Government to repeal section that makes suicide attempt illegal

Government to repeal section that makes suicide attempt illegal

Attempting suicide may not attract jail in the near future with the government planning to repeal Section 309 of the Indian Penal Code (IPC) that makes the act punishable with a prison term of up to one year and fine.

The government’s move is in line with the recommendation of the Law Commission report on “Humanisation and Decriminalisation of Attempt to Suicide,” which had termed the jail term as “inhuman, irrespective of whether it is constitutional or unconstitutional”.

The Home Ministry recently informed the Lok Sabha that it is in the process of “effacing Section 309 of the IPC” as recommended by the Law Commission in its report. Kiren Rijiju, minister of state for home, said in a written reply to the Lok Sabha that discussions in this regard are on. Rijiju also referred to the Law Commission report on decriminalising attempt to suicide.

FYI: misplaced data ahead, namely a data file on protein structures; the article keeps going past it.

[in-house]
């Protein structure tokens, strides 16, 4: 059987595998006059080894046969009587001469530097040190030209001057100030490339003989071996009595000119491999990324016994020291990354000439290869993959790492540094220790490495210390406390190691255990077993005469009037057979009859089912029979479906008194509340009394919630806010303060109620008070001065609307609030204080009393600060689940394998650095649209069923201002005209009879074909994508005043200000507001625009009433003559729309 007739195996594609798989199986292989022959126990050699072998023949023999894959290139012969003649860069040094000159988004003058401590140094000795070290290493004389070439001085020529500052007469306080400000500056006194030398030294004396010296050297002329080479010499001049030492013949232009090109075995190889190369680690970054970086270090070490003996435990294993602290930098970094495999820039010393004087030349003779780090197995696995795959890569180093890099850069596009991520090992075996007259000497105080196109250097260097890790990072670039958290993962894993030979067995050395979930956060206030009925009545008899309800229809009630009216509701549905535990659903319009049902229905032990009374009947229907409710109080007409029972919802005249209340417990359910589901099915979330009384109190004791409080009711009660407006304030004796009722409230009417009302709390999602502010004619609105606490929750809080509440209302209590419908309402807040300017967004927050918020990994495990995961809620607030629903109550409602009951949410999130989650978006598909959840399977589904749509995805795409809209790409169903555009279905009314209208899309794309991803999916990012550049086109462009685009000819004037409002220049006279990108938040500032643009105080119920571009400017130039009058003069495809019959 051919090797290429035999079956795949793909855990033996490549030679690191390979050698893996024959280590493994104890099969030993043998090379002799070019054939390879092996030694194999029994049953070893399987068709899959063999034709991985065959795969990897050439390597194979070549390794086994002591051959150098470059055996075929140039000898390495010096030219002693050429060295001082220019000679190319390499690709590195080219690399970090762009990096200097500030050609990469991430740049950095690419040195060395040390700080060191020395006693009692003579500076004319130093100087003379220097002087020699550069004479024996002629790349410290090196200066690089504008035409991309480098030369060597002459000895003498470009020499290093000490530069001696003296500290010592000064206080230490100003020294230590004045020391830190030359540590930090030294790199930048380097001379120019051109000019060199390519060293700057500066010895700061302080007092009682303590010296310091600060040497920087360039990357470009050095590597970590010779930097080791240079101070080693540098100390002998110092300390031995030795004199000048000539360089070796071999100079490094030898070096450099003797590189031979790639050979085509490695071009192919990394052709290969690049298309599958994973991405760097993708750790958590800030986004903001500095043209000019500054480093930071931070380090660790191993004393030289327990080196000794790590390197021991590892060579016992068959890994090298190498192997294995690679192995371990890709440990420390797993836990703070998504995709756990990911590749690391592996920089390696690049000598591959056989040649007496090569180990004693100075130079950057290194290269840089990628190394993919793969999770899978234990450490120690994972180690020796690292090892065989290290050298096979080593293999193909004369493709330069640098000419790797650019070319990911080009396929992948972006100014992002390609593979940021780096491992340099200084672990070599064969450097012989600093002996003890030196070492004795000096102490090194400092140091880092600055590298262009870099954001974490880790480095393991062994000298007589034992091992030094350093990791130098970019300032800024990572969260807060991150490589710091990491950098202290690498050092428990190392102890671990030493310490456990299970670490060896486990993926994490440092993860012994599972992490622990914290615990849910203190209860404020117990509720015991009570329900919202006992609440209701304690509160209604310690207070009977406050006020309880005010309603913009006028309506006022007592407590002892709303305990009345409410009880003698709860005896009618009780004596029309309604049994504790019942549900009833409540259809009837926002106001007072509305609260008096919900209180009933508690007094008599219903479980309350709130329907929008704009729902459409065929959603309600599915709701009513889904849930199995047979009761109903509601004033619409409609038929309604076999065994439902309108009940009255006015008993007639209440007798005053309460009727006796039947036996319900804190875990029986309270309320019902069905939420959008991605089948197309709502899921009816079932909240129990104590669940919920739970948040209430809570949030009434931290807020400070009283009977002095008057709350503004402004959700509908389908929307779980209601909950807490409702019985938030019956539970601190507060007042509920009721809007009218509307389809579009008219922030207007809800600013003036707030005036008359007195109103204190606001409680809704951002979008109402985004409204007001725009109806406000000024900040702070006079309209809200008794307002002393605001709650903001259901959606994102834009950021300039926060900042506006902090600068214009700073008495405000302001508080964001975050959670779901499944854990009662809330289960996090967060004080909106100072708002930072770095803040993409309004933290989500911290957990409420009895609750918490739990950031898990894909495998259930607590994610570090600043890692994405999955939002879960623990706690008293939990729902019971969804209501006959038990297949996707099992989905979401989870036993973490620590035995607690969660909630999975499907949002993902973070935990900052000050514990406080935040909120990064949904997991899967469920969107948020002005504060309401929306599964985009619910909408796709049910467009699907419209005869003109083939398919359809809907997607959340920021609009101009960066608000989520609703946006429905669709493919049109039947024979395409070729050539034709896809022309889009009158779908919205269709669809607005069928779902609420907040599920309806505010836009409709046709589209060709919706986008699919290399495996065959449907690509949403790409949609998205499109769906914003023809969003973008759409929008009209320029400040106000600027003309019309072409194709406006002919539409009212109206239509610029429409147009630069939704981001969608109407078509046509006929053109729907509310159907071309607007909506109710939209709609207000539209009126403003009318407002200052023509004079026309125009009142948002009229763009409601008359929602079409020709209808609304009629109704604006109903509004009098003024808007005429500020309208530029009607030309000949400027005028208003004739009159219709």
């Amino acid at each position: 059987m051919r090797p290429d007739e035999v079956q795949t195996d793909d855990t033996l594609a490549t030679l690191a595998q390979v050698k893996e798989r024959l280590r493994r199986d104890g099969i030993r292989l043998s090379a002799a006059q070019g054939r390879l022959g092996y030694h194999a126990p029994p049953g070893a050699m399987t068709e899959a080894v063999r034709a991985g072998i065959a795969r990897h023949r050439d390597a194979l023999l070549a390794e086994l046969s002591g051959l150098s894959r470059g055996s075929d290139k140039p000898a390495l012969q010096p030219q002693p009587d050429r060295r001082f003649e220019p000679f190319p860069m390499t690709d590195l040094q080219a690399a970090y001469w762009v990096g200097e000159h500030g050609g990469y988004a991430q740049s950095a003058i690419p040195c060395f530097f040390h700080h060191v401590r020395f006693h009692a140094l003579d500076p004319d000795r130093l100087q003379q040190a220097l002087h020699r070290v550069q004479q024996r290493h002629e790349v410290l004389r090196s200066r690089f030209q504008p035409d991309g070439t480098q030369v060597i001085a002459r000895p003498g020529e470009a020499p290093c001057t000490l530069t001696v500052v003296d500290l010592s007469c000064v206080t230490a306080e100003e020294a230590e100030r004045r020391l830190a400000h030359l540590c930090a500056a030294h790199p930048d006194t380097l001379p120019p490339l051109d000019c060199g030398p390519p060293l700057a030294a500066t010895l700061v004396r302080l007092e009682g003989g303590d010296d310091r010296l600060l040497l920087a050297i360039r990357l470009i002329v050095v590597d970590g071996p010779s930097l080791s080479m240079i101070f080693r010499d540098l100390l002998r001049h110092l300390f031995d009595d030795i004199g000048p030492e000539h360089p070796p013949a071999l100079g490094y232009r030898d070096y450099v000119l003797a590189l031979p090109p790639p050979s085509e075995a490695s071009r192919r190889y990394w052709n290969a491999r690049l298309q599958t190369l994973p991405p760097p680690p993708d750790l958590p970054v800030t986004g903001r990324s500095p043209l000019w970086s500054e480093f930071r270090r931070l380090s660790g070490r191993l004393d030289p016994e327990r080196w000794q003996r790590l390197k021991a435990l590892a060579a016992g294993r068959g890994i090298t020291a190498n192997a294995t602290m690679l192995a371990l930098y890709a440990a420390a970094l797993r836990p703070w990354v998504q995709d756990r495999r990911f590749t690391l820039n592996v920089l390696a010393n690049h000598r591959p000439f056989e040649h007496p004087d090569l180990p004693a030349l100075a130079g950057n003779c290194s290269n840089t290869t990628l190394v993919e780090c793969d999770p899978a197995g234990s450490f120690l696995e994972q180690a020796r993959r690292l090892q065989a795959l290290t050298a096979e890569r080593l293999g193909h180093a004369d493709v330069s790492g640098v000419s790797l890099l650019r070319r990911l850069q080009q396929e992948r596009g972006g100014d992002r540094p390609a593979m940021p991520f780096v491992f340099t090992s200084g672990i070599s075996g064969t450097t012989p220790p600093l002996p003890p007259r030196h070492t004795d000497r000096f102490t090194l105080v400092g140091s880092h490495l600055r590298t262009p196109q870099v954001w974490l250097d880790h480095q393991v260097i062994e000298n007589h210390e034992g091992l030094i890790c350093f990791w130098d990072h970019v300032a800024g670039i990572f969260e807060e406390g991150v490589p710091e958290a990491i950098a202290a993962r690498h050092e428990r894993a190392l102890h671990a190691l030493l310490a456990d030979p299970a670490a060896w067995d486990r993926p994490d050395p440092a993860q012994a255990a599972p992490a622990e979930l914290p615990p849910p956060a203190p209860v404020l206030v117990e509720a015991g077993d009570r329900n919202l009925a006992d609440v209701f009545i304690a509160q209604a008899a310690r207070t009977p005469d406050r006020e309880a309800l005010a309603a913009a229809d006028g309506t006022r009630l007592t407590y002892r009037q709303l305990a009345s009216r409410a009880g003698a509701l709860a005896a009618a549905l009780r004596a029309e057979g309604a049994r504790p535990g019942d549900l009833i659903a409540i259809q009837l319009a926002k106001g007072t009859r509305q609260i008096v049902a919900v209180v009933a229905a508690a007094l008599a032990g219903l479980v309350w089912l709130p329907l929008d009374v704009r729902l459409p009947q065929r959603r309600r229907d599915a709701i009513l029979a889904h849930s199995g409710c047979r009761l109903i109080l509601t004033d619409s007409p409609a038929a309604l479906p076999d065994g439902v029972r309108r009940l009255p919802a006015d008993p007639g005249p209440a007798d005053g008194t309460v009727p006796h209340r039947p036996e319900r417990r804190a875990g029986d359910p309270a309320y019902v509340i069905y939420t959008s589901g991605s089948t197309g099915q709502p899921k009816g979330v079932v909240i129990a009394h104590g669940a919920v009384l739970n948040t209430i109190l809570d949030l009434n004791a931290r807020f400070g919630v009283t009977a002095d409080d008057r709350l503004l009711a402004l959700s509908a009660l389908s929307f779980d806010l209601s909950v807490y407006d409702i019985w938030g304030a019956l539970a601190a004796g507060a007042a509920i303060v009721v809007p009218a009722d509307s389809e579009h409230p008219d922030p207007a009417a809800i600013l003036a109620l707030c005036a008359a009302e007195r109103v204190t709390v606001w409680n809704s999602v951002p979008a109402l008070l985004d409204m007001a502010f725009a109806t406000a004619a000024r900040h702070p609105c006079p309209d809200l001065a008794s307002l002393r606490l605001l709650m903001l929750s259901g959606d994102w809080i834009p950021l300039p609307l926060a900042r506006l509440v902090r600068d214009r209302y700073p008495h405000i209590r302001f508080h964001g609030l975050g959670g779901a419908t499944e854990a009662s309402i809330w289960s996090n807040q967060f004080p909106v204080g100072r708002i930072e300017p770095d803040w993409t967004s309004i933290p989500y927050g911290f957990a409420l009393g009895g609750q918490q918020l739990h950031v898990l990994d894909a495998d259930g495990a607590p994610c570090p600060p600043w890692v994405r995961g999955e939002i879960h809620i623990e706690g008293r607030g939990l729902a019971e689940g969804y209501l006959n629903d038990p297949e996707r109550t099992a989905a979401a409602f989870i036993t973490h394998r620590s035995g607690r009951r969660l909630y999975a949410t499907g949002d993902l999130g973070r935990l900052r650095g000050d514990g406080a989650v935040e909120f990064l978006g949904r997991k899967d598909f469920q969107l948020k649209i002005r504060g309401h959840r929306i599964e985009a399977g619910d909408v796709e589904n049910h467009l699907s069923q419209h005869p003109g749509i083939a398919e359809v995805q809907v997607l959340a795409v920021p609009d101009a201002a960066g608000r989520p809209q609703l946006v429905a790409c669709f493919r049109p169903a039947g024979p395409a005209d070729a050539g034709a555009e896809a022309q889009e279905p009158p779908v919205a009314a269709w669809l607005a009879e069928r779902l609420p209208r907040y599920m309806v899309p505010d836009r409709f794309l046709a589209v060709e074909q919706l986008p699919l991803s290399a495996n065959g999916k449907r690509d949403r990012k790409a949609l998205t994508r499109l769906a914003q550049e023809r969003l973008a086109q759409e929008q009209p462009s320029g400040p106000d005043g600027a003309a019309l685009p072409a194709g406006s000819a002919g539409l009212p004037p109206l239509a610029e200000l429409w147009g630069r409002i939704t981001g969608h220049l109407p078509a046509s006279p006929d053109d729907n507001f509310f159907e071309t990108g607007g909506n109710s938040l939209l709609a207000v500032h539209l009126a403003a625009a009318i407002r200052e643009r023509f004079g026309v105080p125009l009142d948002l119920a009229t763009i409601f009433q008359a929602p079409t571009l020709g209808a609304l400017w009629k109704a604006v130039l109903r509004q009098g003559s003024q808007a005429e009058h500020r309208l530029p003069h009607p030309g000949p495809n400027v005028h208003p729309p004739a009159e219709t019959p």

The Supreme Court had in 1994 decriminalised attempt to suicide, saying Section 309 violates Article 21 of the Constitution that talks about Right to Life. The apex court had then felt that the right to live that Article 21 speaks of could be said to bring in its trail the right not to live a forced life.

However, two years later the Supreme Court overruled the 1994 judgement holding that Article 21 cannot be construed to include within it the "Right to Die" as a part of the fundamental right guaranteed therein, and therefore, it cannot be said that Section 309 is violative of Article 21. The 210th report was not the first time that the Law Commission recommended the repeal of Section 309. In its 42nd Report submitted in 1971, the commission had recommended the repeal of Section 309.

The Indian Penal Code (Amendment) Bill, 1978, as passed by the Rajya Sabha provided for omission of Section 309, but before it could be passed by the Lok Sabha, the Lower House was dissolved and the Bill lapsed.

In a letter to the then law minister H R Bharadwaj, Law Commission Chairman Justice A R Lakshmanan, who prepared the 210th report, had said: “It is felt that attempt to suicide may be regarded more as a manifestation of a diseased condition of mind deserving treatment and care rather than an offence to be visited with punishment." 

In the report, the Commission said Section 309 needs to be deleted because the provision is inhuman, irrespective of whether it is constitutional or unconstitutional. The repeal of the anachronistic law would relieve the distressed of his suffering, it said.

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